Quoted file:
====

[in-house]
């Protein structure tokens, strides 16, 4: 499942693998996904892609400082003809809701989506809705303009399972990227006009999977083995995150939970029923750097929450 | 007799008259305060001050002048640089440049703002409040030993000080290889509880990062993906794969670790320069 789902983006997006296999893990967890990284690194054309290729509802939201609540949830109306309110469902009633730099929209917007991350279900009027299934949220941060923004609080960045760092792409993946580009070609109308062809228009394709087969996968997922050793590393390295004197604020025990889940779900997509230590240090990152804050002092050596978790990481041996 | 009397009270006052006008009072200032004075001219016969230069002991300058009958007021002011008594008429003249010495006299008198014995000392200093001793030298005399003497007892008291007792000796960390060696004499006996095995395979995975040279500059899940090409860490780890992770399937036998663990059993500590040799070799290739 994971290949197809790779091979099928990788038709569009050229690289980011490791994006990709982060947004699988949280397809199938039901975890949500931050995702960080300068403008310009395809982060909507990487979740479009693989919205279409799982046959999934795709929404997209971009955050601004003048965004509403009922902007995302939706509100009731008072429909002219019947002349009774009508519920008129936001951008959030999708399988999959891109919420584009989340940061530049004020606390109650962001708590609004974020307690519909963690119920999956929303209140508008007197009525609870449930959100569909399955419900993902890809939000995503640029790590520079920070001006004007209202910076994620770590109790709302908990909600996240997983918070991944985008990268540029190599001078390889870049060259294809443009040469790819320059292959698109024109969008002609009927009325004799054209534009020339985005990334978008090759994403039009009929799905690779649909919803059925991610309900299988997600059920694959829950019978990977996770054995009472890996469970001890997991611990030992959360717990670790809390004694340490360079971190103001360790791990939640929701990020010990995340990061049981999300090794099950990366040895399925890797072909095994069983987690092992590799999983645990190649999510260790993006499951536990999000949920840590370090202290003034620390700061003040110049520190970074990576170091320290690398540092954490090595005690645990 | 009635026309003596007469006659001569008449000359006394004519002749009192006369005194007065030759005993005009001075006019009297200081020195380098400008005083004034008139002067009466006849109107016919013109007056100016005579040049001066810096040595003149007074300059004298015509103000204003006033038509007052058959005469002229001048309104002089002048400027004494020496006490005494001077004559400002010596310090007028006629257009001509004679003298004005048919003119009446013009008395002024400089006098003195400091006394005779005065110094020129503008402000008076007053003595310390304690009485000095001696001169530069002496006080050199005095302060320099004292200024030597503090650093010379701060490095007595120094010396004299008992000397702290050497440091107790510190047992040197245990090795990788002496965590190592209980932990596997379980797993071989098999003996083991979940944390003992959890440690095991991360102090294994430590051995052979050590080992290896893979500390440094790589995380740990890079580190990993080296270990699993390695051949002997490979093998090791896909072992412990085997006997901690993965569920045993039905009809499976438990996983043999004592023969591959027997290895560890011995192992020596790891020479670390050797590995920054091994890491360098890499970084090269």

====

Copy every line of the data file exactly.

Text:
[in-house]
């Protein structure tokens, strides 16, 4: 499942693998996904892609400082003809809701989506809705303009399972990227006009999977083995995150939970029923750097929450 | 007799008259305060001050002048640089440049703002409040030993000080290889509880990062993906794969670790320069 789902983006997006296999893990967890990284690194054309290729509802939201609540949830109306309110469902009633730099929209917007991350279900009027299934949220941060923004609080960045760092792409993946580009070609109308062809228009394709087969996968997922050793590393390295004197604020025990889940779900997509230590240090990152804050002092050596978790990481041996 | 009397009270006052006008009072200032004075001219016969230069002991300058009958007021002011008594008429003249010495006299008198014995000392200093001793030298005399003497007892008291007792000796960390060696004499006996095995395979995975040279500059899940090409860490780890992770399937036998663990059993500590040799070799290739 994971290949197809790779091979099928990788038709569009050229690289980011490791994006990709982060947004699988949280397809199938039901975890949500931050995702960080300068403008310009395809982060909507990487979740479009693989919205279409799982046959999934795709929404997209971009955050601004003048965004509403009922902007995302939706509100009731008072429909002219019947002349009774009508519920008129936001951008959030999708399988999959891109919420584009989340940061530049004020606390109650962001708590609004974020307690519909963690119920999956929303209140508008007197009525609870449930959100569909399955419900993902890809939000995503640029790590520079920070001006004007209202910076994620770590109790709302908990909600996240997983918070991944985008990268540029190599001078390889870049060259294809443009040469790819320059292959698109024109969008002609009927009325004799054209534009020339985005990334978008090759994403039009009929799905690779649909919803059925991610309900299988997600059920694959829950019978990977996770054995009472890996469970001890997991611990030992959360717990670790809390004694340490360079971190103001360790791990939640929701990020010990995340990061049981999300090794099950990366040895399925890797072909095994069983987690092992590799999983645990190649999510260790993006499951536990999000949920840590370090202290003034620390700061003040110049520190970074990576170091320290690398540092954490090595005690645990 | 009635026309003596007469006659001569008449000359006394004519002749009192006369005194007065030759005993005009001075006019009297200081020195380098400008005083004034008139002067009466006849109107016919013109007056100016005579040049001066810096040595003149007074300059004298015509103000204003006033038509007052058959005469002229001048309104002089002048400027004494020496006490005494001077004559400002010596310090007028006629257009001509004679003298004005048919003119009446013009008395002024400089006098003195400091006394005779005065110094020129503008402000008076007053003595310390304690009485000095001696001169530069002496006080050199005095302060320099004292200024030597503090650093010379701060490095007595120094010396004299008992000397702290050497440091107790510190047992040197245990090795990788002496965590190592209980932990596997379980797993071989098999003996083991979940944390003992959890440690095991991360102090294994430590051995052979050590080992290896893979500390440094790589995380740990890079580190990993080296270990699993390695051949002997490979093998090791896909072992412990085997006997901690993965569920045993039905009809499976438990996983043999004592023969591959027997290895560890011995192992020596790891020479670390050797590995920054091994890491360098890499970084090269």